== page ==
Today the Bristol Historical and Preservation Society houses a research library which contains more than 1800 books and documents of regional and local historical interest, extensive genealogical materials, deeds, ships’ journals, tax records and census lists. The Society’s museum collections include a major collection of early Bristol portraits including four by itinerant artist Cephus Thompson.
The Bristol Historical Society was founded in 1936 to "promote interest in historical research, stimulate the study of the history of Southern New England, especially the Town of Bristol, and collect and preserve whatever is related thereto." Prior to housing the collections in the jail building on Court Street, the Society was located at the Rogers Free Library building. In 1957, a disastrous fire at the Library destroyed many of the Society's treasures and resulted in its lease of the then abandoned Bristol County Jail for use as a museum, library and meeting space.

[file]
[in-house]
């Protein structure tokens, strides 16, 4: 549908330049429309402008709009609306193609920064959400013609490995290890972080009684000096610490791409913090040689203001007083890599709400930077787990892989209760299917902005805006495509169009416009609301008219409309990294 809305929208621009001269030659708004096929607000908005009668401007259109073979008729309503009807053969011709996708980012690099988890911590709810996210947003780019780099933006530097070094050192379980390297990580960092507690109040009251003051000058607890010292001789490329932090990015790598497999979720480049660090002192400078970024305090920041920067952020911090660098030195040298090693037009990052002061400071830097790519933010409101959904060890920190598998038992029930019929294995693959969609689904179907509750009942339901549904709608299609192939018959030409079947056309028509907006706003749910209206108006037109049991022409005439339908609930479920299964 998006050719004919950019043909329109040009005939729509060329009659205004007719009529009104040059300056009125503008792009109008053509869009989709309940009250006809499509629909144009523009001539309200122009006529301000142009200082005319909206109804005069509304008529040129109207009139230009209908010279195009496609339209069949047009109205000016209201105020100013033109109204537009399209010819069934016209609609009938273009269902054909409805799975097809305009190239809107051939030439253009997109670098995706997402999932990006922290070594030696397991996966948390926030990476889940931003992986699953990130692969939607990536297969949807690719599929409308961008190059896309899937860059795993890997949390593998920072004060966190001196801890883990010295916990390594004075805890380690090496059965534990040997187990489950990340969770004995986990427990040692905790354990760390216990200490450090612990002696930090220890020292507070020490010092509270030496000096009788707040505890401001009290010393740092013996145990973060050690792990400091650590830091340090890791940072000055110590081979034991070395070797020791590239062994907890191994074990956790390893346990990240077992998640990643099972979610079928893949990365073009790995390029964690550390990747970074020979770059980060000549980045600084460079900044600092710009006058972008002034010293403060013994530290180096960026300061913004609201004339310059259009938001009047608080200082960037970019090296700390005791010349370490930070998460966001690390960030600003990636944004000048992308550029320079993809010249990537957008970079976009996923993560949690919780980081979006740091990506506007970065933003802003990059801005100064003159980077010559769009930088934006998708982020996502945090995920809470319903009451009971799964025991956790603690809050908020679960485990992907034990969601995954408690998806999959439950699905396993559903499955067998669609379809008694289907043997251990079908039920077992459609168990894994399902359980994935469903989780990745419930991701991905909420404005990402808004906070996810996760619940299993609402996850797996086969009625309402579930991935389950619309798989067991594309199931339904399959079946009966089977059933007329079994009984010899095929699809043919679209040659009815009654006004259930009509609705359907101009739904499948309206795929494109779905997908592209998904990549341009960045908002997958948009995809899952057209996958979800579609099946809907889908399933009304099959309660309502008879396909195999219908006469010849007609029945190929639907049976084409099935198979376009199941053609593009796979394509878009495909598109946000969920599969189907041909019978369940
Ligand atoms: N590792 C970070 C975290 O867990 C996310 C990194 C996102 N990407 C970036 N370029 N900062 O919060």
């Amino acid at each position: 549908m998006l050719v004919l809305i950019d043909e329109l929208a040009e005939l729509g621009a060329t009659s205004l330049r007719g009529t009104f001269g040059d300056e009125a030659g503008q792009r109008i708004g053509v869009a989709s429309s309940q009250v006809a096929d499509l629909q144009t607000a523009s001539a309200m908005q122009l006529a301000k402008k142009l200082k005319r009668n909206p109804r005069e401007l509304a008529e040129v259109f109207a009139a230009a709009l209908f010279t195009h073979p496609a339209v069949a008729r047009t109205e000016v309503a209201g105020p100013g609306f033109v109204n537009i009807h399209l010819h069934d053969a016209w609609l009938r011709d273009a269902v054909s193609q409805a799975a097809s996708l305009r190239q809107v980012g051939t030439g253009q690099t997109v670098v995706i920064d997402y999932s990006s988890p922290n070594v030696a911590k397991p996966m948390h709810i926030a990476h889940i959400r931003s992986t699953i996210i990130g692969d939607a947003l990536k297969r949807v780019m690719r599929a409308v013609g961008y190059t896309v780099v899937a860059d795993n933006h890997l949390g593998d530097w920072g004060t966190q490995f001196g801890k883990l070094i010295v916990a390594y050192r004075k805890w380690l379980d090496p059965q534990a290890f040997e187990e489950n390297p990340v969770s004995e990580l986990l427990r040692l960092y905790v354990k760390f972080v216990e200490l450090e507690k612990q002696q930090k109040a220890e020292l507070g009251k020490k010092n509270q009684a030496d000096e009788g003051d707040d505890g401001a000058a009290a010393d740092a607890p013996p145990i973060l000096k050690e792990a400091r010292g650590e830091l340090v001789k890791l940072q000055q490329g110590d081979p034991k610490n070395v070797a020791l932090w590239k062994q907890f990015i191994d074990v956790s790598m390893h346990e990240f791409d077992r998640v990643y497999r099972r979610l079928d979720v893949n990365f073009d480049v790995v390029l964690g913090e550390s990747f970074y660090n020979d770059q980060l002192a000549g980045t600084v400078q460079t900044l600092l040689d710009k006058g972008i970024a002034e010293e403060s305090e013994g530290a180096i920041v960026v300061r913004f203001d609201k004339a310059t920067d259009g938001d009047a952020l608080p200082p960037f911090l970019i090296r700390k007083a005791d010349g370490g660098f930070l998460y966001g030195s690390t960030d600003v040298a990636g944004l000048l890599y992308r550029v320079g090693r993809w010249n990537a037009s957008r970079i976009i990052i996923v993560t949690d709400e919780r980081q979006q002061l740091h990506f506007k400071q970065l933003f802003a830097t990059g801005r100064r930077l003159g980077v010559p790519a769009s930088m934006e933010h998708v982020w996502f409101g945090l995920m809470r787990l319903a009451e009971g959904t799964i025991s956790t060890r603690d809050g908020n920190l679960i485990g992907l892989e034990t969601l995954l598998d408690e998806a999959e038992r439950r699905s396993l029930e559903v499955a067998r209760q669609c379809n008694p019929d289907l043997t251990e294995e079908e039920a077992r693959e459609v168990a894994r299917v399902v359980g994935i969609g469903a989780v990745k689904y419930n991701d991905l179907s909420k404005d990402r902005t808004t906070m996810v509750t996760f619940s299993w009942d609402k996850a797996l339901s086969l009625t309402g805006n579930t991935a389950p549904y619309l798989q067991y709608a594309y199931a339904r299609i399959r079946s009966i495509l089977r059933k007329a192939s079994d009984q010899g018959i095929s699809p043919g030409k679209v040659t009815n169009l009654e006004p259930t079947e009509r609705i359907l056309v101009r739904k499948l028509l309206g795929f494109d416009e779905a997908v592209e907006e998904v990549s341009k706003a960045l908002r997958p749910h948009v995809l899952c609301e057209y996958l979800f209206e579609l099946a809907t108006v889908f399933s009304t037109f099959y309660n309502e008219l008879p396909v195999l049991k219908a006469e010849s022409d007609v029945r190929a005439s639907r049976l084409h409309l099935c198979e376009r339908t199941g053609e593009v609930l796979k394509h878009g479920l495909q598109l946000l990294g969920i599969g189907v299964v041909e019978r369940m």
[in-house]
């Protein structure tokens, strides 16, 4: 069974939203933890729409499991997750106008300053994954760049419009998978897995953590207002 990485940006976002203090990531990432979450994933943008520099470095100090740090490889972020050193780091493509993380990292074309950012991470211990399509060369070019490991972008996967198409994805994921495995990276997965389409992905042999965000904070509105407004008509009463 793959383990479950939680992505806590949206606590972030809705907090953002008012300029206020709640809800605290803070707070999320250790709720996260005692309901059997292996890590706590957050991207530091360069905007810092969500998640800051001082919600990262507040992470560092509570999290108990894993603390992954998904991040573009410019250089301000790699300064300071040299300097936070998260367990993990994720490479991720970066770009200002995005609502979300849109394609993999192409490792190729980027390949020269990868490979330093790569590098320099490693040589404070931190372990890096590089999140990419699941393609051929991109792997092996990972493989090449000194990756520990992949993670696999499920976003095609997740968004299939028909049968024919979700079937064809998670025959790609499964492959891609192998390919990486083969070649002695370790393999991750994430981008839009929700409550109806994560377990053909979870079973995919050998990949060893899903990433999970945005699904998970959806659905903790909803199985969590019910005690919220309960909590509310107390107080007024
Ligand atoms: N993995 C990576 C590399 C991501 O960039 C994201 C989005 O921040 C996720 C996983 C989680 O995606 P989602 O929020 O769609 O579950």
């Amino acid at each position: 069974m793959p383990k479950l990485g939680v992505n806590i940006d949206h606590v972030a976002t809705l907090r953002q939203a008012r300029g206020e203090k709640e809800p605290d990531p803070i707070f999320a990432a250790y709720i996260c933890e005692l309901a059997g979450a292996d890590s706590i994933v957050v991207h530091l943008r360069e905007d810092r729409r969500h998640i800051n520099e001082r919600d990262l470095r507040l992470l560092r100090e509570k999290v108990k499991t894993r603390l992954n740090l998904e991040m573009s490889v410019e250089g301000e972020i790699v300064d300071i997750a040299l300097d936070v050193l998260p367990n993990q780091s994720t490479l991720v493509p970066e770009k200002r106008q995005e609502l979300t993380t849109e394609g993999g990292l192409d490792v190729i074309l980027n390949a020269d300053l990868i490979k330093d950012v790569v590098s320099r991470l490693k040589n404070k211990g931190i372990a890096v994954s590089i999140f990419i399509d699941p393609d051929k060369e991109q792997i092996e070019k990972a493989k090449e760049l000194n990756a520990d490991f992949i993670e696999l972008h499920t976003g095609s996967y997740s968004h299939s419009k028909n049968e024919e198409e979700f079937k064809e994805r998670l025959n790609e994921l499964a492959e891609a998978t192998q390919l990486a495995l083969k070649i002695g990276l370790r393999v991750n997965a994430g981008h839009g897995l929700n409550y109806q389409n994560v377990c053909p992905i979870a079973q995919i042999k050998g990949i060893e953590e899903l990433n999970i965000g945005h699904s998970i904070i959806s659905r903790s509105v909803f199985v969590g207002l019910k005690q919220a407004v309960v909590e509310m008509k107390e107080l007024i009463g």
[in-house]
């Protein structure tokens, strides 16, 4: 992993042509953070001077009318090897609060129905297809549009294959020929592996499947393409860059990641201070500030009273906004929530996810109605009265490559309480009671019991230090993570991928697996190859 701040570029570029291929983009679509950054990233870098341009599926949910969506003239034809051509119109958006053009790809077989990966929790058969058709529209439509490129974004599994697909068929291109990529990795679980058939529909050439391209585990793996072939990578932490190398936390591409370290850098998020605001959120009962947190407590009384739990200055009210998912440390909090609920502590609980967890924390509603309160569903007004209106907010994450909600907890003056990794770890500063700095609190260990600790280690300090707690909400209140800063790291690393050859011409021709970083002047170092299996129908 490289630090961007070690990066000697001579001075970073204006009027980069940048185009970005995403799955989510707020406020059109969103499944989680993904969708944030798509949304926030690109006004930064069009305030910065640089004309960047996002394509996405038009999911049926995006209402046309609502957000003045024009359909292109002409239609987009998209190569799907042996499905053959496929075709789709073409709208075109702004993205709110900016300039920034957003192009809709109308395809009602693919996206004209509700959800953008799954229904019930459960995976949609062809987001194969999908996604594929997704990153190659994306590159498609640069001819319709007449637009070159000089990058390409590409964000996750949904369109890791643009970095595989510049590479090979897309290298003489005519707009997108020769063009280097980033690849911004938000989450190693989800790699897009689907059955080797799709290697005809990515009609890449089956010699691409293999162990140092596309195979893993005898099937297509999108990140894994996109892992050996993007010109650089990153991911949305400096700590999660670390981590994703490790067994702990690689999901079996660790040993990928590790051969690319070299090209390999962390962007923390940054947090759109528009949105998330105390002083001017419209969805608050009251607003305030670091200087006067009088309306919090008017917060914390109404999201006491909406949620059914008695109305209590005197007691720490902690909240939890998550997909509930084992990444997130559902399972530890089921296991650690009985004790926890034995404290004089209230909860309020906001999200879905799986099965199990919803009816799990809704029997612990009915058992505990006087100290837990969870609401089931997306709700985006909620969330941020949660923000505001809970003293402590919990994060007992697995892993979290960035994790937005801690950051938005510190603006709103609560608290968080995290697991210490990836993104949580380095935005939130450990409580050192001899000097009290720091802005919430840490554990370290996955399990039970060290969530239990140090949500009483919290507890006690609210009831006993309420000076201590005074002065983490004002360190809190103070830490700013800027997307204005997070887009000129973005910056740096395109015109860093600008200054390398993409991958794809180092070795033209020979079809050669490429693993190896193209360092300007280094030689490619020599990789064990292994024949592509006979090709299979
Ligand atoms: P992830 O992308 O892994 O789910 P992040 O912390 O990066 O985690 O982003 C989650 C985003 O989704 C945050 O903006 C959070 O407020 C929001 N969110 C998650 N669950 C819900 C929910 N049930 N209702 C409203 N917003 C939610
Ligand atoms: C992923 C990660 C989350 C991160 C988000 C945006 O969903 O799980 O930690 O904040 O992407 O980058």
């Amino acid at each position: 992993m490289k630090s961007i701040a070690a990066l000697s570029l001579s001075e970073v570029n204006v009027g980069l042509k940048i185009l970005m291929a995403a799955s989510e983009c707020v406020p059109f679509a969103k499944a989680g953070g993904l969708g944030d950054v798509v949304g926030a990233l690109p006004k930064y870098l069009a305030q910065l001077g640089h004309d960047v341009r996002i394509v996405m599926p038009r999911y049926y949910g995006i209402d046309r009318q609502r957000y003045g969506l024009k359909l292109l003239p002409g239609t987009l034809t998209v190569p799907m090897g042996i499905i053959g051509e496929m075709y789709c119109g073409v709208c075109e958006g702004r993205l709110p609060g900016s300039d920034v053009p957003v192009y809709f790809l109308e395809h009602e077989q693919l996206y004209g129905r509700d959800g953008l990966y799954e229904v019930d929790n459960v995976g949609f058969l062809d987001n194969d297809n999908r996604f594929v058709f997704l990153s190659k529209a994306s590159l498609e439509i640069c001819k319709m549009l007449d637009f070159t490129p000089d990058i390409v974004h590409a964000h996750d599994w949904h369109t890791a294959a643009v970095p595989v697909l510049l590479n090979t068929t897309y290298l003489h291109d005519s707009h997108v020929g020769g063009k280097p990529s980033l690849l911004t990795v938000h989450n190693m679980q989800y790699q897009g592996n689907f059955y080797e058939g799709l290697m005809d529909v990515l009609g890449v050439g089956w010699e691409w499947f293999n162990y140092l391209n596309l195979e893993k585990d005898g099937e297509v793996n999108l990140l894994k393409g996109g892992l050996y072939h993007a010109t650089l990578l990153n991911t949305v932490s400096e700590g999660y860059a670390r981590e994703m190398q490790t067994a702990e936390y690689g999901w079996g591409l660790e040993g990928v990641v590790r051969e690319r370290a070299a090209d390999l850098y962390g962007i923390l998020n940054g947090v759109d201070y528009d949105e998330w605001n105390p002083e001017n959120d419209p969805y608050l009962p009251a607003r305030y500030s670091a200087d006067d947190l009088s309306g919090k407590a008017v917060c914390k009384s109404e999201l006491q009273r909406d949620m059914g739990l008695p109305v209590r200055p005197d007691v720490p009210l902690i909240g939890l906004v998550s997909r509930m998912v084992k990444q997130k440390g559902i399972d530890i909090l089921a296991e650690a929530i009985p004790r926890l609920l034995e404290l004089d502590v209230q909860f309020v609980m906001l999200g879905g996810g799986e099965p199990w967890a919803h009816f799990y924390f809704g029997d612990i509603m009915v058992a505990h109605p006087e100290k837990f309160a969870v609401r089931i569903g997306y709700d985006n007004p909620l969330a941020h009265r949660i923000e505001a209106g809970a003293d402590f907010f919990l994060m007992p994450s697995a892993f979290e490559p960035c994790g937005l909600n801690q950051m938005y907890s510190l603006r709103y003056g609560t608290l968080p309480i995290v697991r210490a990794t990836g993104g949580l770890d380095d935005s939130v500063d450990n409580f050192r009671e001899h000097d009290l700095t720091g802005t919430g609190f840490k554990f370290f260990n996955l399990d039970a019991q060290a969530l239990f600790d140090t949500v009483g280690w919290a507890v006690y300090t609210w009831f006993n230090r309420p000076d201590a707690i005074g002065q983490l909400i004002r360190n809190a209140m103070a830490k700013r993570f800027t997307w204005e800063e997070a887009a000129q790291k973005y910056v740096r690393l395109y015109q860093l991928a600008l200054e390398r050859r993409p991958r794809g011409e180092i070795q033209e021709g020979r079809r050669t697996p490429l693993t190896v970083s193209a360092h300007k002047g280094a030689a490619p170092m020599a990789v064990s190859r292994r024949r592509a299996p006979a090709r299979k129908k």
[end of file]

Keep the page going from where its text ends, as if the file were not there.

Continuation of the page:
By 1972 the Society changed its name to the Bristol Historical and Preservation Society to reflect its concern with preservation. In 1976, the Society placed historic plaques on more than one hundred buildings as part of the American Bicentennial Celebration and to make officials and the citizens aware of the need to preserve Bristol through passage of the historic district zoning which was enacted in 1987 for part of the downtown area of Bristol.
The Society is very active with monthly meetings throughout the year with lectures and presentations from local historians, architects, preservationists, university professors, museum experts and writers.